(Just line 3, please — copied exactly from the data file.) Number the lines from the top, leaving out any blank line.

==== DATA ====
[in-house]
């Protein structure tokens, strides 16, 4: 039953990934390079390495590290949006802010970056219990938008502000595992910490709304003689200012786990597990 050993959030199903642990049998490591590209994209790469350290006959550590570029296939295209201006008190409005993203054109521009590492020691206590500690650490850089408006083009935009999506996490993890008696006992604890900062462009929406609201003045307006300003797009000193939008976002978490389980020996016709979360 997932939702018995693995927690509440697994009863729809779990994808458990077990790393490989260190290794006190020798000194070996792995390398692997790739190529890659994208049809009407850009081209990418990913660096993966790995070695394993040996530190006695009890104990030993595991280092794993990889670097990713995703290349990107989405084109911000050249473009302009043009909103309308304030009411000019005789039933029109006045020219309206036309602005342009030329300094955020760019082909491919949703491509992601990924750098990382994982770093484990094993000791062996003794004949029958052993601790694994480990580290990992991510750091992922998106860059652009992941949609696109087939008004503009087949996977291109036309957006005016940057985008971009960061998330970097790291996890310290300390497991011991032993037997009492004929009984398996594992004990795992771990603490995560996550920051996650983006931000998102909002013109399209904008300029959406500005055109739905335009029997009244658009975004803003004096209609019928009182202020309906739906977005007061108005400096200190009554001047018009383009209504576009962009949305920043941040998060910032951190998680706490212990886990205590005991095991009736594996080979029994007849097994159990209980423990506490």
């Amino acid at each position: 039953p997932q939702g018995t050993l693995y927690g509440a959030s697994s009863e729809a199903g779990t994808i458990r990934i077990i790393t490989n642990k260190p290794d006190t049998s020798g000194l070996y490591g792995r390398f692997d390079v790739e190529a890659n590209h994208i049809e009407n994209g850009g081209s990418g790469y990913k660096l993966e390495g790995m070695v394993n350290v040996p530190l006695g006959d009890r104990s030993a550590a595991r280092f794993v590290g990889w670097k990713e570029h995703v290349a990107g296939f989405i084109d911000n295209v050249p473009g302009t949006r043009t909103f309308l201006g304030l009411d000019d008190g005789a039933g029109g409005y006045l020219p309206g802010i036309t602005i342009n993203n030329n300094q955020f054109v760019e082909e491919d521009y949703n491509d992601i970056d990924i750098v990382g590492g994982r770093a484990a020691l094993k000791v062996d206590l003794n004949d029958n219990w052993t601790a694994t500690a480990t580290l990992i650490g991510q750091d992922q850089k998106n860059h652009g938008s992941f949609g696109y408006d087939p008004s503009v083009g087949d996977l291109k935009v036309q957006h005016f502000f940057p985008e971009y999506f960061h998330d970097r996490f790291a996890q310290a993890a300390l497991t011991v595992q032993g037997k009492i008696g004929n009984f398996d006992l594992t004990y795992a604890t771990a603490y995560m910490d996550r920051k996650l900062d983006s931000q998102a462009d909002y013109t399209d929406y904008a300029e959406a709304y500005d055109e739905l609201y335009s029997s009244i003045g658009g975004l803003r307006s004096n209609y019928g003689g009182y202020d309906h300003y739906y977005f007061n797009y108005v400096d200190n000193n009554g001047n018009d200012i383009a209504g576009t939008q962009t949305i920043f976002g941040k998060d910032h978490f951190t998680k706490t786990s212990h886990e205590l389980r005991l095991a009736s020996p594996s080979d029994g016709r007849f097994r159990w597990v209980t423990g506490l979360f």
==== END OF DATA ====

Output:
């Amino acid at each position: 039953p997932q939702g018995t050993l693995y927690g509440a959030s697994s009863e729809a199903g779990t994808i458990r990934i077990i790393t490989n642990k260190p290794d006190t049998s020798g000194l070996y490591g792995r390398f692997d390079v790739e190529a890659n590209h994208i049809e009407n994209g850009g081209s990418g790469y990913k660096l993966e390495g790995m070695v394993n350290v040996p530190l006695g006959d009890r104990s030993a550590a595991r280092f794993v590290g990889w670097k990713e570029h995703v290349a990107g296939f989405i084109d911000n295209v050249p473009g302009t949006r043009t909103f309308l201006g304030l009411d000019d008190g005789a039933g029109g409005y006045l020219p309206g802010i036309t602005i342009n993203n030329n300094q955020f054109v760019e082909e491919d521009y949703n491509d992601i970056d990924i750098v990382g590492g994982r770093a484990a020691l094993k000791v062996d206590l003794n004949d029958n219990w052993t601790a694994t500690a480990t580290l990992i650490g991510q750091d992922q850089k998106n860059h652009g938008s992941f949609g696109y408006d087939p008004s503009v083009g087949d996977l291109k935009v036309q957006h005016f502000f940057p985008e971009y999506f960061h998330d970097r996490f790291a996890q310290a993890a300390l497991t011991v595992q032993g037997k009492i008696g004929n009984f398996d006992l594992t004990y795992a604890t771990a603490y995560m910490d996550r920051k996650l900062d983006s931000q998102a462009d909002y013109t399209d929406y904008a300029e959406a709304y500005d055109e739905l609201y335009s029997s009244i003045g658009g975004l803003r307006s004096n209609y019928g003689g009182y202020d309906h300003y739906y977005f007061n797009y108005v400096d200190n000193n009554g001047n018009d200012i383009a209504g576009t939008q962009t949305i920043f976002g941040k998060d910032h978490f951190t998680k706490t786990s212990h886990e205590l389980r005991l095991a009736s020996p594996s080979d029994g016709r007849f097994r159990w597990v209980t423990g506490l979360f």